I mentioned it the other day, but it’s worth recognizing just how good Ben Gamel’s been, and just how unlike the Ben Gamel of 2016 he’s been. Yes, he’s still a patient hitter, bordering on TOO patient, and his swing rate’s actually gone down in the early going in 2017. But what happens when he DOES swing is totally different. Like Taylor Motter, he’s given up trying to spray the ball around the field and is now trying to pull the ball, and, well, he’s doing it. A hitter without a ton of HR power in an outfield corner is always going to be a somewhat marginal player, but if you ARE going to make it, you’ve got to hit the ball hard in the gaps. The new Ben Gamel may be capable of that. I’m stunned at this change, just like I was stunned at Motter’s. The M’s coaching staff has come in for some criticism this year given the regression or at least lack of progress from Dan Vogelbach, Leonys Martin’s collapse, Dan Altavilla and most of the bullpen’s issues and more, but Gamel is starting to look like a win for them.

Tacoma cruised past Las Vegas 8-1 last night, getting another great start from Sam Gaviglio and 3 hits (including a 2B and 3B) from Mike Freeman, who’s torching the PCL at the moment. Leonys Martin doubled twice, too. Chris Heston faces off with Tyler Pill today in Vegas.

Arkansas split their doubleheader with Tulsa, winning game 1 3-1 behind Lindsey Caughel’s best start in the org, and losing the nightcap by the same score after a so-so start from Andrew Moore. Drillers 3B Edwin Rios hit 2 HRs in game 2, but made 2 errors in game 1. Today, Max Povse tries to get back on the right track after two straight poor starts.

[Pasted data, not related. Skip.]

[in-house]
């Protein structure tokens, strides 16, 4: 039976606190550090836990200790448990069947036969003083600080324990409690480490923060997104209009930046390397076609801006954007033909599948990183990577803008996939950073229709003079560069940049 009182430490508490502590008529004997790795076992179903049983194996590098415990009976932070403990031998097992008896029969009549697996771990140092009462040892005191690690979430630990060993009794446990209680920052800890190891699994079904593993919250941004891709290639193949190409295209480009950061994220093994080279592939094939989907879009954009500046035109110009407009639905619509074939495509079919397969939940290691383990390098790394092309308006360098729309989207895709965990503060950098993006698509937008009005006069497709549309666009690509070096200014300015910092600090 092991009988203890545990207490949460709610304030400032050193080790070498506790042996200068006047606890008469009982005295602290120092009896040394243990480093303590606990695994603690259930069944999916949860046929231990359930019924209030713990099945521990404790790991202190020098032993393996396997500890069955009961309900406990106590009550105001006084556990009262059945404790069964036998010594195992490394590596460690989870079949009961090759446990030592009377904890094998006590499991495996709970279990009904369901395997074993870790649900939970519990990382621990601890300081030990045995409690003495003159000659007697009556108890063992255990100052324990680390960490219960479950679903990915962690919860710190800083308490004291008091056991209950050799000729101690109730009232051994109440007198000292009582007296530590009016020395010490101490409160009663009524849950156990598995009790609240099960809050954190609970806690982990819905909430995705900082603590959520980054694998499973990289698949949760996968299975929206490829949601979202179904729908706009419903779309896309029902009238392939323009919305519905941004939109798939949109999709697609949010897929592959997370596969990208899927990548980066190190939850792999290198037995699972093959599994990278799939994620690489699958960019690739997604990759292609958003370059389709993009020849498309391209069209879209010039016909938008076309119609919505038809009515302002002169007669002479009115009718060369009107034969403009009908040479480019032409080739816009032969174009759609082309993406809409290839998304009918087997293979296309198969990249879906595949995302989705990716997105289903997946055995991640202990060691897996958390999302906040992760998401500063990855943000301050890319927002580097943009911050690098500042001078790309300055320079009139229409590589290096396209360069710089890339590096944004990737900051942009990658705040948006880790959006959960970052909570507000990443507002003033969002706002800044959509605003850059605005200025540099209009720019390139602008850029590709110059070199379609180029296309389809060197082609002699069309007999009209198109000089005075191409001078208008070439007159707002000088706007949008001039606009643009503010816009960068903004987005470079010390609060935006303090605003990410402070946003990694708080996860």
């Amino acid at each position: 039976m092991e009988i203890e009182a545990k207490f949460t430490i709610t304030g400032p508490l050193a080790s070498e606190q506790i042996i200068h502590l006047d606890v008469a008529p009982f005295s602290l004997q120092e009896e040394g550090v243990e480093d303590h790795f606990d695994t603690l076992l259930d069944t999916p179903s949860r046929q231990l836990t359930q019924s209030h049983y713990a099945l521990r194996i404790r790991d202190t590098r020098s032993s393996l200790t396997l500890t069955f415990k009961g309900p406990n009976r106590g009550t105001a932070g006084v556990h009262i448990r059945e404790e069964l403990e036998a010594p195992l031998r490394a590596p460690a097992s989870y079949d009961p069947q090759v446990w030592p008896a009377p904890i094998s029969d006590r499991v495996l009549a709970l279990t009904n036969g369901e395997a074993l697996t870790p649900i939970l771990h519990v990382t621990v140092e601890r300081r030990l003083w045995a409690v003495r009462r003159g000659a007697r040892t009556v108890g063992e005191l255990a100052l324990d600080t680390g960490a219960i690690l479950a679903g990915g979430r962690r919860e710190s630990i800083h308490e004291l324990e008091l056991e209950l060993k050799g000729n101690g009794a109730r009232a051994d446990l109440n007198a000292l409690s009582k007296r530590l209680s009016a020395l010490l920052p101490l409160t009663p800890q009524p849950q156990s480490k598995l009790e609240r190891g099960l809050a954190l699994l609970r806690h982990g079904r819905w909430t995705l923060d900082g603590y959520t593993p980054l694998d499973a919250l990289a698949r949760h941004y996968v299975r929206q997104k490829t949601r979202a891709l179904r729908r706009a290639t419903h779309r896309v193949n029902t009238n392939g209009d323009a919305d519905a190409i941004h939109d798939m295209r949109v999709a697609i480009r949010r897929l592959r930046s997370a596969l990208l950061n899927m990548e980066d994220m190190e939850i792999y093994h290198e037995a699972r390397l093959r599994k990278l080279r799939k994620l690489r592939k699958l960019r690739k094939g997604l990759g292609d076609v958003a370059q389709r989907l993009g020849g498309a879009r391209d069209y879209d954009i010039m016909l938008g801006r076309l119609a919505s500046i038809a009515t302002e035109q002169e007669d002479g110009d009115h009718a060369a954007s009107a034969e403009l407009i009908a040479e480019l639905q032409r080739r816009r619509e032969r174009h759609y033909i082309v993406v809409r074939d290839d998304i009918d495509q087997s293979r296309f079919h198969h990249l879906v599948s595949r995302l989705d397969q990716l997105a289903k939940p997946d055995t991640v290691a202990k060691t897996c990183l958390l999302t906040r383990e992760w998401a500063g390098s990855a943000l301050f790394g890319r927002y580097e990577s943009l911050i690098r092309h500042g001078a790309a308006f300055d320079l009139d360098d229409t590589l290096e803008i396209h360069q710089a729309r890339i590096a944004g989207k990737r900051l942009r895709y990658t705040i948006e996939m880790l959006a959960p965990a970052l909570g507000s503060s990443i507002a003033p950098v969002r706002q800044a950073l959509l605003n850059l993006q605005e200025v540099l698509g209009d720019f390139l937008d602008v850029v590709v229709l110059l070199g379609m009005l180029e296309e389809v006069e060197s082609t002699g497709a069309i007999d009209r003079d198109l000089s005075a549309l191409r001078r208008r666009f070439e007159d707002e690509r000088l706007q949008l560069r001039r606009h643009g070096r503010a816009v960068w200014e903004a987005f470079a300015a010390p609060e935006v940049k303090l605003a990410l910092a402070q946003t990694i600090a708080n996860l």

Modesto beat Lake Elsinore thanks to Anthony Misiewicz’s best start of the year. The righty out of Michigan State went 7 IP, allowing just one hit and one walk, and striking out 8. Joey Curletta hit a 3R HR to lead the offense. Reggie McClain starts today’s game against the Storm, opposite Padres prospect and 2016 first-rounder Eric Lauer.

Clinton lost the finale of their series with West Michigan 9-3, as an 8 run inning turned a 2-0 lead into a deficit they couldn’t recover from. Nick Wells was cruising, then suddenly wasn’t, and the bullpen tossed dry, cured wood on to the fire. Today, the Lumberkings head to South Bend to take on the Cubs, and Clinton has Ljay Newsome on the mound, looking for his 5th straight solid start, and looking to extend his unreal K:BB ratio, which currently stands at 30:1.

* Felix’s stands at .388, which is just ludicrous.

Ok, NOW Panic: James Paxton to DL with Forearm Strain

May 5, 2017 · Filed Under Mariners · 1 Comment 

The season is not yet 1/5th of the way through, and though the M’s current position and slightly less-bleak playoff odds aren’t that encouraging, the M’s have had several players show signs of blowing their preseason projections out of the water. While, say, Jean Segura isn’t going to eliminate the gap between the M’s and Astros, you could kind of see a path to wildcard contention if a number of things went right: Felix/Haniger are only out 3 weeks, and come back at more or less full strength, Gamel continues to hit, Texas continues to struggle with health, etc. Today, the M’s just announced that ace lefty James Paxton will miss a “couple of starts” with a forearm strain. Now it’s really, really hard to make out a path that doesn’t end at game 162.